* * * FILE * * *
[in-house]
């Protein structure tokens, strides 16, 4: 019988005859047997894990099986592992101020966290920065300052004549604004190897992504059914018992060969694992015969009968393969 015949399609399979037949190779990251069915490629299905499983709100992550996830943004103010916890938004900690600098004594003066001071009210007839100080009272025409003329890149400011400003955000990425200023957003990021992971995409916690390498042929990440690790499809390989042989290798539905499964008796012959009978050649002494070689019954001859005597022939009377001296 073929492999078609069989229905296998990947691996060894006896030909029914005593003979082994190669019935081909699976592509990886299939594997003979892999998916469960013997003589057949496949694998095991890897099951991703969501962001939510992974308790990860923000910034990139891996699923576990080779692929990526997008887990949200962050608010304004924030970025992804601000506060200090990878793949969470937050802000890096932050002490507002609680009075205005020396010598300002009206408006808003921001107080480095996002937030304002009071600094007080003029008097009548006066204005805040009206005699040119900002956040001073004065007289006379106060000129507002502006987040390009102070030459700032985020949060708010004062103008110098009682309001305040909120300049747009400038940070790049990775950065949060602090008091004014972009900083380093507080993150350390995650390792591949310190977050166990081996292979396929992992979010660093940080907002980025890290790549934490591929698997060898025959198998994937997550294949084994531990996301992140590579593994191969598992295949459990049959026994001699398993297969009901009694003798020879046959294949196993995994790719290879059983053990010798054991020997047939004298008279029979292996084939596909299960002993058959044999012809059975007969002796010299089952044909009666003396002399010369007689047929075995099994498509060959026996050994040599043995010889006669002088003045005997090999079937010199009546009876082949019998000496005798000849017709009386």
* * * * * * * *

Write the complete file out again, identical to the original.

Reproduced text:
[in-house]
């Protein structure tokens, strides 16, 4: 019988005859047997894990099986592992101020966290920065300052004549604004190897992504059914018992060969694992015969009968393969 015949399609399979037949190779990251069915490629299905499983709100992550996830943004103010916890938004900690600098004594003066001071009210007839100080009272025409003329890149400011400003955000990425200023957003990021992971995409916690390498042929990440690790499809390989042989290798539905499964008796012959009978050649002494070689019954001859005597022939009377001296 073929492999078609069989229905296998990947691996060894006896030909029914005593003979082994190669019935081909699976592509990886299939594997003979892999998916469960013997003589057949496949694998095991890897099951991703969501962001939510992974308790990860923000910034990139891996699923576990080779692929990526997008887990949200962050608010304004924030970025992804601000506060200090990878793949969470937050802000890096932050002490507002609680009075205005020396010598300002009206408006808003921001107080480095996002937030304002009071600094007080003029008097009548006066204005805040009206005699040119900002956040001073004065007289006379106060000129507002502006987040390009102070030459700032985020949060708010004062103008110098009682309001305040909120300049747009400038940070790049990775950065949060602090008091004014972009900083380093507080993150350390995650390792591949310190977050166990081996292979396929992992979010660093940080907002980025890290790549934490591929698997060898025959198998994937997550294949084994531990996301992140590579593994191969598992295949459990049959026994001699398993297969009901009694003798020879046959294949196993995994790719290879059983053990010798054991020997047939004298008279029979292996084939596909299960002993058959044999012809059975007969002796010299089952044909009666003396002399010369007689047929075995099994498509060959026996050994040599043995010889006669002088003045005997090999079937010199009546009876082949019998000496005798000849017709009386």